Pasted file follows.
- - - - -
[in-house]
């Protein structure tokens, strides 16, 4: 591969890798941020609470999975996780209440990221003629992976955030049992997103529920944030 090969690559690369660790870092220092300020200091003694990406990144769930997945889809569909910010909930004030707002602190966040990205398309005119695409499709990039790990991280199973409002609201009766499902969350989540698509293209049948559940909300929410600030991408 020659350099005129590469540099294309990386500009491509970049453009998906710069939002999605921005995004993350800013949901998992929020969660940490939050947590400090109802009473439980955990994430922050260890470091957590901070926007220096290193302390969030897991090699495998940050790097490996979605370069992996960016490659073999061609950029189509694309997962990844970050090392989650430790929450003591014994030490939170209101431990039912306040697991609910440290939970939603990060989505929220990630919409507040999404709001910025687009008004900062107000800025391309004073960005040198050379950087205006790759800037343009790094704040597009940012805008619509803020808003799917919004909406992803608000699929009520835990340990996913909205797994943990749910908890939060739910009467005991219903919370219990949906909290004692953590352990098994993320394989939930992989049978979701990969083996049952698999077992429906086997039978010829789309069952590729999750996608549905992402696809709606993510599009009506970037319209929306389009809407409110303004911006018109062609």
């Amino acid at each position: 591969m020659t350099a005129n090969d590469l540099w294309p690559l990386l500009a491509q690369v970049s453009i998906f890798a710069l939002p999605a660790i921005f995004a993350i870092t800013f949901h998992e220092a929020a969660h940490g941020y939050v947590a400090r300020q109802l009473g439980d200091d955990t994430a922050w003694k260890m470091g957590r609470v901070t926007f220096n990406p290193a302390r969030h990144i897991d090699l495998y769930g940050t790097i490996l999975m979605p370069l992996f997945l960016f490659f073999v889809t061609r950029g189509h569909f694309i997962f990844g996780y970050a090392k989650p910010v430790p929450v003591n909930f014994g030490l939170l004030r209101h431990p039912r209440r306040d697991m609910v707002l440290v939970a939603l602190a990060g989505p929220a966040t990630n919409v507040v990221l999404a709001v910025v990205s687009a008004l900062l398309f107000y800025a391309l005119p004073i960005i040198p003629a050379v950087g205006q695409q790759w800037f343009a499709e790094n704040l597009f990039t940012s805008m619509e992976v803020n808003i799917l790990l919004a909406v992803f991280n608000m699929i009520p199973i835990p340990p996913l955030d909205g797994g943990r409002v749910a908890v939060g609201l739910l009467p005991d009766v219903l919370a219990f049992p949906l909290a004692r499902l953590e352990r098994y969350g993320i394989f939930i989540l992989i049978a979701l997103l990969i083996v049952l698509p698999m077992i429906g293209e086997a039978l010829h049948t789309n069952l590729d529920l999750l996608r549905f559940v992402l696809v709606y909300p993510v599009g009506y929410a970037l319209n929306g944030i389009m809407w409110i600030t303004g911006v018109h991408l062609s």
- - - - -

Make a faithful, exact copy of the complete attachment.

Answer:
[in-house]
């Protein structure tokens, strides 16, 4: 591969890798941020609470999975996780209440990221003629992976955030049992997103529920944030 090969690559690369660790870092220092300020200091003694990406990144769930997945889809569909910010909930004030707002602190966040990205398309005119695409499709990039790990991280199973409002609201009766499902969350989540698509293209049948559940909300929410600030991408 020659350099005129590469540099294309990386500009491509970049453009998906710069939002999605921005995004993350800013949901998992929020969660940490939050947590400090109802009473439980955990994430922050260890470091957590901070926007220096290193302390969030897991090699495998940050790097490996979605370069992996960016490659073999061609950029189509694309997962990844970050090392989650430790929450003591014994030490939170209101431990039912306040697991609910440290939970939603990060989505929220990630919409507040999404709001910025687009008004900062107000800025391309004073960005040198050379950087205006790759800037343009790094704040597009940012805008619509803020808003799917919004909406992803608000699929009520835990340990996913909205797994943990749910908890939060739910009467005991219903919370219990949906909290004692953590352990098994993320394989939930992989049978979701990969083996049952698999077992429906086997039978010829789309069952590729999750996608549905992402696809709606993510599009009506970037319209929306389009809407409110303004911006018109062609």
């Amino acid at each position: 591969m020659t350099a005129n090969d590469l540099w294309p690559l990386l500009a491509q690369v970049s453009i998906f890798a710069l939002p999605a660790i921005f995004a993350i870092t800013f949901h998992e220092a929020a969660h940490g941020y939050v947590a400090r300020q109802l009473g439980d200091d955990t994430a922050w003694k260890m470091g957590r609470v901070t926007f220096n990406p290193a302390r969030h990144i897991d090699l495998y769930g940050t790097i490996l999975m979605p370069l992996f997945l960016f490659f073999v889809t061609r950029g189509h569909f694309i997962f990844g996780y970050a090392k989650p910010v430790p929450v003591n909930f014994g030490l939170l004030r209101h431990p039912r209440r306040d697991m609910v707002l440290v939970a939603l602190a990060g989505p929220a966040t990630n919409v507040v990221l999404a709001v910025v990205s687009a008004l900062l398309f107000y800025a391309l005119p004073i960005i040198p003629a050379v950087g205006q695409q790759w800037f343009a499709e790094n704040l597009f990039t940012s805008m619509e992976v803020n808003i799917l790990l919004a909406v992803f991280n608000m699929i009520p199973i835990p340990p996913l955030d909205g797994g943990r409002v749910a908890v939060g609201l739910l009467p005991d009766v219903l919370a219990f049992p949906l909290a004692r499902l953590e352990r098994y969350g993320i394989f939930i989540l992989i049978a979701l997103l990969i083996v049952l698509p698999m077992i429906g293209e086997a039978l010829h049948t789309n069952l590729d529920l999750l996608r549905f559940v992402l696809v709606y909300p993510v599009g009506y929410a970037l319209n929306g944030i389009m809407w409110i600030t303004g911006v018109h991408l062609s």